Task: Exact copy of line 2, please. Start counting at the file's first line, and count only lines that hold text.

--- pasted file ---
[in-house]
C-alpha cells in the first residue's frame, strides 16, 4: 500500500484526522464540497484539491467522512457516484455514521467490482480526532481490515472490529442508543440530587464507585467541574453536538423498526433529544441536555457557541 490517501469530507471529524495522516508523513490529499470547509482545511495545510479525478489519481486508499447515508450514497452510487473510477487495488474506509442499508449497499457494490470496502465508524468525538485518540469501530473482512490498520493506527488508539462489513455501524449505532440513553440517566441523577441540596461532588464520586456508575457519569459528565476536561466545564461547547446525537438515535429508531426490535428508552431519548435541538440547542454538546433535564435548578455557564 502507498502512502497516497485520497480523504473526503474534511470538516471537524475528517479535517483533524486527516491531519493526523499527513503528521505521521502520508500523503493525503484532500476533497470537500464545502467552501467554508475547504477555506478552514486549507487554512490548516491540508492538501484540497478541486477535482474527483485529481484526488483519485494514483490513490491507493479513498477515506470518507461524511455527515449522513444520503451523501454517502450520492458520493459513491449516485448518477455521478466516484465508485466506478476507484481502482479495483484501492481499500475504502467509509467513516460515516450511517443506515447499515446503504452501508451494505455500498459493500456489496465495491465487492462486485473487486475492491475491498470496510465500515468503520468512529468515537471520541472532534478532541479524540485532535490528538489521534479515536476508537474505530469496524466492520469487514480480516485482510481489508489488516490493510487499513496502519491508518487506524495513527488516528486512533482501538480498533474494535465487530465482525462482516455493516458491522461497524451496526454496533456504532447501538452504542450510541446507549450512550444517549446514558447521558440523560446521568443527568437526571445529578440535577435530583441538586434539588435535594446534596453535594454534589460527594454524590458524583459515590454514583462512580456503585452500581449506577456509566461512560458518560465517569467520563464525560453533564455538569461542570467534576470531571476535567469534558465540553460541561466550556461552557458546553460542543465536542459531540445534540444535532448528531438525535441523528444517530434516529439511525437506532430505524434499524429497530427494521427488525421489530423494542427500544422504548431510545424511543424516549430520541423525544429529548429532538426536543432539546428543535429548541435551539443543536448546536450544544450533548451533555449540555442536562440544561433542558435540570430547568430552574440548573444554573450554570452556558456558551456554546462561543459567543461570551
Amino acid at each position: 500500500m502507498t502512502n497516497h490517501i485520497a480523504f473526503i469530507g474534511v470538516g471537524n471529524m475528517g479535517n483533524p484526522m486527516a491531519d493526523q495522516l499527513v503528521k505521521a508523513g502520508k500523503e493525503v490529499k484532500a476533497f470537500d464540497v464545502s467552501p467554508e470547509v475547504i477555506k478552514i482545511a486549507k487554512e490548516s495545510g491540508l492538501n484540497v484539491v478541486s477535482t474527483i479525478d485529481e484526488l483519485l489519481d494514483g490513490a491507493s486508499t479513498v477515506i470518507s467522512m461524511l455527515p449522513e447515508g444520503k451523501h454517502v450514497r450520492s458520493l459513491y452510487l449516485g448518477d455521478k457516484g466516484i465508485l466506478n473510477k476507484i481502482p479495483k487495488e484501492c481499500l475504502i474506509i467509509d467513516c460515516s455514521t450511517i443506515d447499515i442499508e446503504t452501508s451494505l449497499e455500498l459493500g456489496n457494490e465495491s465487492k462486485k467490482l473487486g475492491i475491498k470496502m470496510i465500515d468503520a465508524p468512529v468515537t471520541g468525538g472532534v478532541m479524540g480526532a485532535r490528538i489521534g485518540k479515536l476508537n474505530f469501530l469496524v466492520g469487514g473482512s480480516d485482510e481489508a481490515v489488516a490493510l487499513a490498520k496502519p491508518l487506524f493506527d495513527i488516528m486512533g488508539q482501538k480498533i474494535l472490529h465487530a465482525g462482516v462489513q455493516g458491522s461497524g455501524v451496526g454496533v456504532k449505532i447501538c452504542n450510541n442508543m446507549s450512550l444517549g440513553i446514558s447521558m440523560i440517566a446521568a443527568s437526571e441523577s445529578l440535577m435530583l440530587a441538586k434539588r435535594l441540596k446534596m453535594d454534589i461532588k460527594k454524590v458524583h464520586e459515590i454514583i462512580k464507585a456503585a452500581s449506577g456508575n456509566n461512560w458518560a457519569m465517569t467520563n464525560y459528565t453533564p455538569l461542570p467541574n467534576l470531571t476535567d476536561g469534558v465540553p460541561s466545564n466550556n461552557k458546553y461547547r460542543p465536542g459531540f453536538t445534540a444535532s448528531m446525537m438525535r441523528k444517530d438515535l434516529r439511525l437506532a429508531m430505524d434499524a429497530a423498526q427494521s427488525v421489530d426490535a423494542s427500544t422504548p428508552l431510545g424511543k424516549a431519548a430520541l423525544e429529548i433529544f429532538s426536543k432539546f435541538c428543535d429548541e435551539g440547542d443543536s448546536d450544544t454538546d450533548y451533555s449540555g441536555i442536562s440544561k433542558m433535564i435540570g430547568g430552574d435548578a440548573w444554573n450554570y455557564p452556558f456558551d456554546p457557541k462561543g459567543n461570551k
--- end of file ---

C-alpha cells in the first residue's frame, strides 16, 4: 500500500484526522464540497484539491467522512457516484455514521467490482480526532481490515472490529442508543440530587464507585467541574453536538423498526433529544441536555457557541 490517501469530507471529524495522516508523513490529499470547509482545511495545510479525478489519481486508499447515508450514497452510487473510477487495488474506509442499508449497499457494490470496502465508524468525538485518540469501530473482512490498520493506527488508539462489513455501524449505532440513553440517566441523577441540596461532588464520586456508575457519569459528565476536561466545564461547547446525537438515535429508531426490535428508552431519548435541538440547542454538546433535564435548578455557564 502507498502512502497516497485520497480523504473526503474534511470538516471537524475528517479535517483533524486527516491531519493526523499527513503528521505521521502520508500523503493525503484532500476533497470537500464545502467552501467554508475547504477555506478552514486549507487554512490548516491540508492538501484540497478541486477535482474527483485529481484526488483519485494514483490513490491507493479513498477515506470518507461524511455527515449522513444520503451523501454517502450520492458520493459513491449516485448518477455521478466516484465508485466506478476507484481502482479495483484501492481499500475504502467509509467513516460515516450511517443506515447499515446503504452501508451494505455500498459493500456489496465495491465487492462486485473487486475492491475491498470496510465500515468503520468512529468515537471520541472532534478532541479524540485532535490528538489521534479515536476508537474505530469496524466492520469487514480480516485482510481489508489488516490493510487499513496502519491508518487506524495513527488516528486512533482501538480498533474494535465487530465482525462482516455493516458491522461497524451496526454496533456504532447501538452504542450510541446507549450512550444517549446514558447521558440523560446521568443527568437526571445529578440535577435530583441538586434539588435535594446534596453535594454534589460527594454524590458524583459515590454514583462512580456503585452500581449506577456509566461512560458518560465517569467520563464525560453533564455538569461542570467534576470531571476535567469534558465540553460541561466550556461552557458546553460542543465536542459531540445534540444535532448528531438525535441523528444517530434516529439511525437506532430505524434499524429497530427494521427488525421489530423494542427500544422504548431510545424511543424516549430520541423525544429529548429532538426536543432539546428543535429548541435551539443543536448546536450544544450533548451533555449540555442536562440544561433542558435540570430547568430552574440548573444554573450554570452556558456558551456554546462561543459567543461570551